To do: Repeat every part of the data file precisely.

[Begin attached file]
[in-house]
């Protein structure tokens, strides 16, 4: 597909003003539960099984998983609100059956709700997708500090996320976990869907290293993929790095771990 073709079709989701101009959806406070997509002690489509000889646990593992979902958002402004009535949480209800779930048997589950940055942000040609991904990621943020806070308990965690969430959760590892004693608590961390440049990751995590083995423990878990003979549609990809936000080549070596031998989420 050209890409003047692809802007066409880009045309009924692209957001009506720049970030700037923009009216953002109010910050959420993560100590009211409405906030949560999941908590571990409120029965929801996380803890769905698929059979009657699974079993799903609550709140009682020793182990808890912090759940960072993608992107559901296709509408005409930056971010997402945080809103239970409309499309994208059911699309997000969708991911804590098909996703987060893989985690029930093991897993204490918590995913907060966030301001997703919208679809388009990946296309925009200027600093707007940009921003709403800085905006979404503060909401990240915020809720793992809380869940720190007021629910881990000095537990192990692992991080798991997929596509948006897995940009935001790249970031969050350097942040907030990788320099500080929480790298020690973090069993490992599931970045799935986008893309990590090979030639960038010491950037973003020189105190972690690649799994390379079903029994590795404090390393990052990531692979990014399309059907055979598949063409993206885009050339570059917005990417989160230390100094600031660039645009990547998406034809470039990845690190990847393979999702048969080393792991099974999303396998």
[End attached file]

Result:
[in-house]
């Protein structure tokens, strides 16, 4: 597909003003539960099984998983609100059956709700997708500090996320976990869907290293993929790095771990 073709079709989701101009959806406070997509002690489509000889646990593992979902958002402004009535949480209800779930048997589950940055942000040609991904990621943020806070308990965690969430959760590892004693608590961390440049990751995590083995423990878990003979549609990809936000080549070596031998989420 050209890409003047692809802007066409880009045309009924692209957001009506720049970030700037923009009216953002109010910050959420993560100590009211409405906030949560999941908590571990409120029965929801996380803890769905698929059979009657699974079993799903609550709140009682020793182990808890912090759940960072993608992107559901296709509408005409930056971010997402945080809103239970409309499309994208059911699309997000969708991911804590098909996703987060893989985690029930093991897993204490918590995913907060966030301001997703919208679809388009990946296309925009200027600093707007940009921003709403800085905006979404503060909401990240915020809720793992809380869940720190007021629910881990000095537990192990692992991080798991997929596509948006897995940009935001790249970031969050350097942040907030990788320099500080929480790298020690973090069993490992599931970045799935986008893309990590090979030639960038010491950037973003020189105190972690690649799994390379079903029994590795404090390393990052990531692979990014399309059907055979598949063409993206885009050339570059917005990417989160230390100094600031660039645009990547998406034809470039990845690190990847393979999702048969080393792991099974999303396998």